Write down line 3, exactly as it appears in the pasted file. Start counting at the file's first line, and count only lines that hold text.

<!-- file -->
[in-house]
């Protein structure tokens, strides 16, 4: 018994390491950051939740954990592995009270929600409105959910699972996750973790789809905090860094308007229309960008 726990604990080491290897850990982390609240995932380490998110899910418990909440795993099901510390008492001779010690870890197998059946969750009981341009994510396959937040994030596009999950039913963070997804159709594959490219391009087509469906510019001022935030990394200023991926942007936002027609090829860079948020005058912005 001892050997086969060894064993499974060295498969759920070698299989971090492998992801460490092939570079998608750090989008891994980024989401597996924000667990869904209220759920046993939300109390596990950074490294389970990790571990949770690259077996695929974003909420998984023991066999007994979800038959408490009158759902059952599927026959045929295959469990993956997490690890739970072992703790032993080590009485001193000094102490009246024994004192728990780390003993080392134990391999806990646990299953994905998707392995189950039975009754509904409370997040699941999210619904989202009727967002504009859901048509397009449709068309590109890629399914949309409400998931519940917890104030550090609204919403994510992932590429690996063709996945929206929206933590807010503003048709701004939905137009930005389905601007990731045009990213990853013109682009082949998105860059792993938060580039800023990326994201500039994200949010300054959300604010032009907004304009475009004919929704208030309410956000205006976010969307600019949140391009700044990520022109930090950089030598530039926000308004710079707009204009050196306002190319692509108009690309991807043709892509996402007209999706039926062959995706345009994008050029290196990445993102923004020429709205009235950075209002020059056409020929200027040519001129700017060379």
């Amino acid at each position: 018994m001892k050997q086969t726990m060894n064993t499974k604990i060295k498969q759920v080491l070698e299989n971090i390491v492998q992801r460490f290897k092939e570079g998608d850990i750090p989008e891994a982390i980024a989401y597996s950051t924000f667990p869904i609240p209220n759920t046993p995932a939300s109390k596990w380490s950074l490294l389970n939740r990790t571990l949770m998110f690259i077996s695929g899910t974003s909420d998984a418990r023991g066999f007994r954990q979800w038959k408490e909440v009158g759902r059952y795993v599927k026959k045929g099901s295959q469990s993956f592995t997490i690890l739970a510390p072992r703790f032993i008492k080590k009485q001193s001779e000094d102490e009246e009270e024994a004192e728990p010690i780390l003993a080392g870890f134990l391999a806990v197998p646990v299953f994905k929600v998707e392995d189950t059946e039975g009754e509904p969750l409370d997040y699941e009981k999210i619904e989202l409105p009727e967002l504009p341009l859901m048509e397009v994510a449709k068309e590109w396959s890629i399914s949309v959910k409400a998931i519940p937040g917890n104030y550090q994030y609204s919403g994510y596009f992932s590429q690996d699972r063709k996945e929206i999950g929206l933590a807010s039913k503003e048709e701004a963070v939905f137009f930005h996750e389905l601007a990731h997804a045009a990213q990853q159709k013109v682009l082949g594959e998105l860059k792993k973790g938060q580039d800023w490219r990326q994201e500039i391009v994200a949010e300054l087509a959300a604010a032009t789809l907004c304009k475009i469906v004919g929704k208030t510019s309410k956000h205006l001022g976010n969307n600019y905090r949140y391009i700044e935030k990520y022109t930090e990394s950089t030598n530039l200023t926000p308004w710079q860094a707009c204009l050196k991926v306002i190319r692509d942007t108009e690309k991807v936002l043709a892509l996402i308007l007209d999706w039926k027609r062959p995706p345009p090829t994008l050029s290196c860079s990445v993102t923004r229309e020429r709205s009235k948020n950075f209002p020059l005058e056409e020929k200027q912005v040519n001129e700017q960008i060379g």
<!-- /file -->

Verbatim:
């Amino acid at each position: 018994m001892k050997q086969t726990m060894n064993t499974k604990i060295k498969q759920v080491l070698e299989n971090i390491v492998q992801r460490f290897k092939e570079g998608d850990i750090p989008e891994a982390i980024a989401y597996s950051t924000f667990p869904i609240p209220n759920t046993p995932a939300s109390k596990w380490s950074l490294l389970n939740r990790t571990l949770m998110f690259i077996s695929g899910t974003s909420d998984a418990r023991g066999f007994r954990q979800w038959k408490e909440v009158g759902r059952y795993v599927k026959k045929g099901s295959q469990s993956f592995t997490i690890l739970a510390p072992r703790f032993i008492k080590k009485q001193s001779e000094d102490e009246e009270e024994a004192e728990p010690i780390l003993a080392g870890f134990l391999a806990v197998p646990v299953f994905k929600v998707e392995d189950t059946e039975g009754e509904p969750l409370d997040y699941e009981k999210i619904e989202l409105p009727e967002l504009p341009l859901m048509e397009v994510a449709k068309e590109w396959s890629i399914s949309v959910k409400a998931i519940p937040g917890n104030y550090q994030y609204s919403g994510y596009f992932s590429q690996d699972r063709k996945e929206i999950g929206l933590a807010s039913k503003e048709e701004a963070v939905f137009f930005h996750e389905l601007a990731h997804a045009a990213q990853q159709k013109v682009l082949g594959e998105l860059k792993k973790g938060q580039d800023w490219r990326q994201e500039i391009v994200a949010e300054l087509a959300a604010a032009t789809l907004c304009k475009i469906v004919g929704k208030t510019s309410k956000h205006l001022g976010n969307n600019y905090r949140y391009i700044e935030k990520y022109t930090e990394s950089t030598n530039l200023t926000p308004w710079q860094a707009c204009l050196k991926v306002i190319r692509d942007t108009e690309k991807v936002l043709a892509l996402i308007l007209d999706w039926k027609r062959p995706p345009p090829t994008l050029s290196c860079s990445v993102t923004r229309e020429r709205s009235k948020n950075f209002p020059l005058e056409e020929k200027q912005v040519n001129e700017q960008i060379g």